The voters of Massachusetts spoke clearly Nov. 4 on the topic of marijuana: They want simple possession treated as a civil infraction, more like a parking ticket than a serious crime, with a maximum fine of $100. Other laws involving marijuana stay in place, and those under 18 caught with less than an ounce of pot are required to attend a drug-education course as well as pay the fine.
The only ones unclear about what Question 2 intends are law enforcement officials who act like a civil violation is some radical idea no one ever heard of. District attorneys and police chiefs have been acting like it was all a big misunderstanding. Question 2 proponents “sold the public a pig in a poke, and the public bought it,” Cape and Islands DA Michael O’Keefe said last week.
The district attorneys, who opposed the ballot initiative, have asked the Legislature to postpone implementation, which takes effect Jan. 2. They cite a long list of problems, all of which sound easily surmountable. Who’ll print up the tickets? Who will design the drug education course? What if a young violator doesn’t show up for the course and doesn’t pay the $1,000 fine?
Some of the questions are just silly. Berkshire County DA David Capeless asked if chiefs can discipline officers who light up a joint on their way out the door. Of course: with a $100 fine and whatever punishment department policies establish.
Police have raised the issue of extra training, which presumably entails how to use a scale to tell if the seized marijuana weighs over an ounce. They have raised the issue of whether this means the state’s two crime labs won’t do tests on seized marijuana less than an ounce. To the layperson, this sounds easy enough: If the police have reason to believe the marijuana seized has been treated with another illegal product, have it tested. After all, it’s evidence that a more serious crime may have been committed.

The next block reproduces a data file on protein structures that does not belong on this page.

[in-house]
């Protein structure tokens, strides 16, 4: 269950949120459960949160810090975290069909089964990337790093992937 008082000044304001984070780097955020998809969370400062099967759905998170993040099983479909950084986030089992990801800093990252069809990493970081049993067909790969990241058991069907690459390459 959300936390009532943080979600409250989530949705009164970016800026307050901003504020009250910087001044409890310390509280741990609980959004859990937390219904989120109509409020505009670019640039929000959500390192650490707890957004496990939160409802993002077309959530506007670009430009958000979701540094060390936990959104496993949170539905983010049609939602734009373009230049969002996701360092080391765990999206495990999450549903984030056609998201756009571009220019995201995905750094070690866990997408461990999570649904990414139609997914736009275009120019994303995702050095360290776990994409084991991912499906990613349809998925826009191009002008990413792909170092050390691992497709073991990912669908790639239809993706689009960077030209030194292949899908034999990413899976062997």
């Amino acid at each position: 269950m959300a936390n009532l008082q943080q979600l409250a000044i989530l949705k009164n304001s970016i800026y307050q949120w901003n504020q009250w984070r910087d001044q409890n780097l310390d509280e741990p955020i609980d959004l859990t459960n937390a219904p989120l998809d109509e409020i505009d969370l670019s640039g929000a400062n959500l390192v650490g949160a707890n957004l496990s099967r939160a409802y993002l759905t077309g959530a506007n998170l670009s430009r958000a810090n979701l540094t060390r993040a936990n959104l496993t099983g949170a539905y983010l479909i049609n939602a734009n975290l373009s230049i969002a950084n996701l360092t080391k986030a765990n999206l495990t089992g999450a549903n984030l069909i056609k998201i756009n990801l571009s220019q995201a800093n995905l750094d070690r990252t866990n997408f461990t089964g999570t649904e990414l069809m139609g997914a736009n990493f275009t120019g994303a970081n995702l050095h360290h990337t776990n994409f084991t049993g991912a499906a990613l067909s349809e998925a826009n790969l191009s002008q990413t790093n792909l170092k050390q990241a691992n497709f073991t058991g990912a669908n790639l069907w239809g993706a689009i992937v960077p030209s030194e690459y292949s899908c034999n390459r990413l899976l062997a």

But there’s no need to test every sample of regular marijuana. Besides, if they are testing every bag of pot seized, whether suspicious or not, that may be one reason the crime labs are constantly backed up – and the first sign that Question 2 can save the taxpayers money.
This reefer madness is spreading. The Framingham Board of Health is worried because its ban on smoking in bars and restaurants only applies to tobacco. What’s to stop someone from firing up a joint in a restaurant? Well, how about the prospect of getting kicked out of the restaurant and fined $100?
School officials have raised objections as well, wondering if the new law prevents them from suspending students caught with marijuana. But there’s no mention of schools in Question 2, which amends the criminal statute, not the school handbook.
The public’s response to the educators, police and prosecutors should be simple: You’re the professionals; work it out.
That’s what’s happening. Last week, the chief justice of the state district courts, issued an 8-page memorandum addressing the questions raised by the new law. The state Department of Public Safety will issue a set of guidelines thiss week.
That should settle most matters, and if Massachusetts officials have more questions, they should consult with officials of a dozen other states where marijuana has been a civil offense for a long time. Beyond that, we’ve got a large system of courts designed for the expressed purpose of interpreting laws.
Take the next adult caught with a thimble-full of pot to court if necessary. But don’t take this issue back to a Legislature which has ducked all questions of drug policy for decades. The campaign is over and the voters have spoken.
– Article from The Enterprise.